I think I first learned to make chili back in the middle seventies. I was living at my parent’s house (now MY house) in Huntington Beach, California. My mother was God’s own gardener. (ask anyone who knew her) and I was on one of my frequent forays into dieting. This time I think it was Weight Watchers ™ that originally got me thinking along these lines. I was working, at the time, at a record store in Westminster called Music Plus(tm).
The revelation of the original recipe was that you could make chili out of ground turkey. Forget every objection you might have to that as an ingredient, because my chili is thick and rich and nuanced of flavor, containing no fewer than thirteen spices. It’s GOOD It’s FIERCE HOT, and it is pretty much prescription grade therapy for distal neuropathy and rheumatoid arthritis.
You will make the entire dish in a single pot. I use a five quart anti-stick pot to make cleanup easier. You are going to need a number of knives and a cutting board. You are going to need to know how to handle chilies without freaking yourself out. You are going to need to keep a plastic bag nearby to put your discarded items in.
Each time you handle fresh hot chili peppers you will wash your hands thoroughly with soap and water. Please do not touch your eyes or anything else sensitive after handling chilies. You have been warned.
INGREDIENTS (with notes)
Extra virgin olive oil
2 medium onions, diced (I prefer to use one red onion and one yellow onion)
1/3 cup whole oregano (I use mexican oregano)
4 whole ripe Serrano chiles, sliced fine. (you probably cannot actually get ripe serranos in your local market–try a Mexican or other ethnic market, or an artsy kind of farmer’s market–ripe chiles are as red as lipstick and as soft as a ripe cherry. I grow my own and freeze them. This makes it very easy to safely chop or slice them.) leave the seeds and cores in the chiles your wimpy girly-man!
2 whole ripe Japapeno chiles, chopped fine (as above)
2 Habanero chiles, chopped (as above)
1-2 pounds sliced white mushrooms
dried mushrooms of various quality and description (Costco is a great source for dried mushrooms at a good price)
1 pound (ish, usually 1.5 pounds) ground turkey (the name brands are all good)
3 cloves garlic, smashed and chopped
2 tsp granulated garlic
3 tbsp dehydrated minced onion
4-6 tbsp california chili powder (to your own taste)
4 tbsp cayenne pepper
1 tsp whole cumin
1 tsp celery salt
1 tsp poultry seasoning
3 tbsp New Mexico chili powder
1-2 tbsp Hungarian paprika hot (scharf) or smoked.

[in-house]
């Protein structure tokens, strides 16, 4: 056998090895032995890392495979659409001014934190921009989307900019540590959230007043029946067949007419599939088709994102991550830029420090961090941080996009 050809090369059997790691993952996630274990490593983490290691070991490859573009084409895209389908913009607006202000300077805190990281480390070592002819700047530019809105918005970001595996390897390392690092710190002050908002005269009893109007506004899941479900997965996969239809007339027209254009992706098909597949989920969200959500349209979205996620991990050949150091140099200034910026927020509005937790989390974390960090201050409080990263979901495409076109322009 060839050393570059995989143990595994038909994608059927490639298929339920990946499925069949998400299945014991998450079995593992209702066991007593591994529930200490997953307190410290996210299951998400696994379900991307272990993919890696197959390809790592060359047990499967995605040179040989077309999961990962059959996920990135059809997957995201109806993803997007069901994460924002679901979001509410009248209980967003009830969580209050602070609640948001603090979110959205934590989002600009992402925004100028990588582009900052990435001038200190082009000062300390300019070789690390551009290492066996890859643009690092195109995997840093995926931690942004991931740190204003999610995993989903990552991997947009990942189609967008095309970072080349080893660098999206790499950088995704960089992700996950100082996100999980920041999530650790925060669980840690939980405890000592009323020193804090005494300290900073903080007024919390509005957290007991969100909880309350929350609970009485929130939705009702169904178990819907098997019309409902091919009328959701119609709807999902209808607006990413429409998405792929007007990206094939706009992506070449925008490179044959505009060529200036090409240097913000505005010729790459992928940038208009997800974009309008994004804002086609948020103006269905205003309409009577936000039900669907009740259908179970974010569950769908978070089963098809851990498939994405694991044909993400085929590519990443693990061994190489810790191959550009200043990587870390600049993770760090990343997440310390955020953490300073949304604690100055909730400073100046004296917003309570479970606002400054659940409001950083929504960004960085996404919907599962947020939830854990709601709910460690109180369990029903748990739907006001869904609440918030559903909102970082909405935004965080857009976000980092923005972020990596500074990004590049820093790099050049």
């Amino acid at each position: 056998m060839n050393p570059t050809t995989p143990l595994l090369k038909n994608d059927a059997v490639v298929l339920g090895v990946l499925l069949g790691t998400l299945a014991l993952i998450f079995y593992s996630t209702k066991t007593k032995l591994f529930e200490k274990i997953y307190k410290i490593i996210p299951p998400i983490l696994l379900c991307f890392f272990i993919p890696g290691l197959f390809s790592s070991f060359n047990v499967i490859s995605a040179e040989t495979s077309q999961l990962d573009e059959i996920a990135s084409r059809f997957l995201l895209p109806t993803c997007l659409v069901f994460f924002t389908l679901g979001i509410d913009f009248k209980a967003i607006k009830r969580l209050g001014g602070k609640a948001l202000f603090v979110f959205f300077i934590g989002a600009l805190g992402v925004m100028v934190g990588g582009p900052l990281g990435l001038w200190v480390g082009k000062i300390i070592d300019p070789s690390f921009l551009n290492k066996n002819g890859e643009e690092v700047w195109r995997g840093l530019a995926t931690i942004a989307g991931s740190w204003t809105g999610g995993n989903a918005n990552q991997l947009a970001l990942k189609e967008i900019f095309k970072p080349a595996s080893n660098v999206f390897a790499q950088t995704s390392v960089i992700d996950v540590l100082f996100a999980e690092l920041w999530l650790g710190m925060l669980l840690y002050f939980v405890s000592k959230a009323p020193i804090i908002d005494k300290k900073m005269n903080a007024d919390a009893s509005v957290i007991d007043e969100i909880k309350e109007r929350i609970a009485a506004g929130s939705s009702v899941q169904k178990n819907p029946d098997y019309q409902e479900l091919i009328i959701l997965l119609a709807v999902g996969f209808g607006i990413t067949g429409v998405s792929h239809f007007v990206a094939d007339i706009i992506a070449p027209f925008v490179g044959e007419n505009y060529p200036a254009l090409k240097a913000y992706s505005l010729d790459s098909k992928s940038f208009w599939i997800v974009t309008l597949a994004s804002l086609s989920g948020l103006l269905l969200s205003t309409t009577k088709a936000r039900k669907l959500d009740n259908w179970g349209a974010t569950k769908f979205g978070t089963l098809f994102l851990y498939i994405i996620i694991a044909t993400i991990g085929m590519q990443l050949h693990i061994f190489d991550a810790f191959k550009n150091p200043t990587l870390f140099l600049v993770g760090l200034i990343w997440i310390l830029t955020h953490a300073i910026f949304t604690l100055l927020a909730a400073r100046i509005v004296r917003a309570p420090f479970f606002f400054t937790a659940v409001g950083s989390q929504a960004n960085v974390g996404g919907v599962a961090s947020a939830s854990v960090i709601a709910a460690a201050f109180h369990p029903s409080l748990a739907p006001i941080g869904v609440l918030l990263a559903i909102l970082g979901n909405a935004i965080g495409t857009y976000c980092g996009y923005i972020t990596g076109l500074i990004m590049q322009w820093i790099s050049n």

1/2 small can Chipotle chiles (keep the rest in Tupperware or something)
3-6 tbsp unsweetened cocoa
1 tsp cinnamon
Ground Himalayan Pink Salt (or Fleur De Sel de Guarand or just salt) to taste
dash La Yu Chinese chili oil or Chinese garlic chili paste
dash El Yucateco Habanero Sauce
dash Bufalo Chipotle Sauce
1 can small red beans (chili beans)
1 can dark red pinto beans
1 can cannelini beans
1 #10 can diced tomatoes
1 smaller can whole plum tomatoes
Put diced onions in bottom of pot and cover with Olive Oil, simmer
add mushrooms, chili powder(s) and more oil as needed. All ingredients at this point should be coated in hot oil.
Add ground turkey and break into pieces with wooden spoon (keep spoon rest handy and wash spoon completely after it is exposed to raw turkey–you may also switch to a different spoon)
Add salt. Before turkey is entirely cooked add beans and tomatoes and cocoa powder, stir thoroughly, bring to a light boil, lower heat to a low simmer.
Add rest of ingredients, testing by dipping a cracker or tortilla into the chili and tasting it. It should produce both a very fast flash burn from the chili, then a slower rising burn afterwards.
Simmer for one hour, cover and let cool slightly, refrigerate in sealed containers. Serve with cheese on top, or sour cream, or oyster crackers. I personally serve it with Whole Seed Crackers such as you find in a health food store. Top the chili with a sprinkling of sesame seeds.
I eat this in very small servings. It is more agreeable to the stomach than you might think, being grease free–the turkey is 93% fat free and the olive oil is the picture perfect ‘good’ fat.
You might think I use an awful lot of different forms of chiles in this dish. I do. Chiles are a remarkable family of plants, and, like tomatoes, come from the deadly nightshade family. The dish is called CHILI so it should be right up front, flaming red and ready to burn you twice. (there is no danger in this, so get used to it)
Interestingly, chiles mostly grow in countries with hot climates. They are a vasodilator and encourage circulation, ( a very good thing ). I have grown many different varieties of these red wonders. (I almost never eat chiles while they are green because the flavor is so much better when they are ripe) It’s like the difference between home grown tomatoes and tomatoes you buy in the store.
Green chilis are not an acceptable substitute—next year we will talk about cultivating some heat of your own, until then.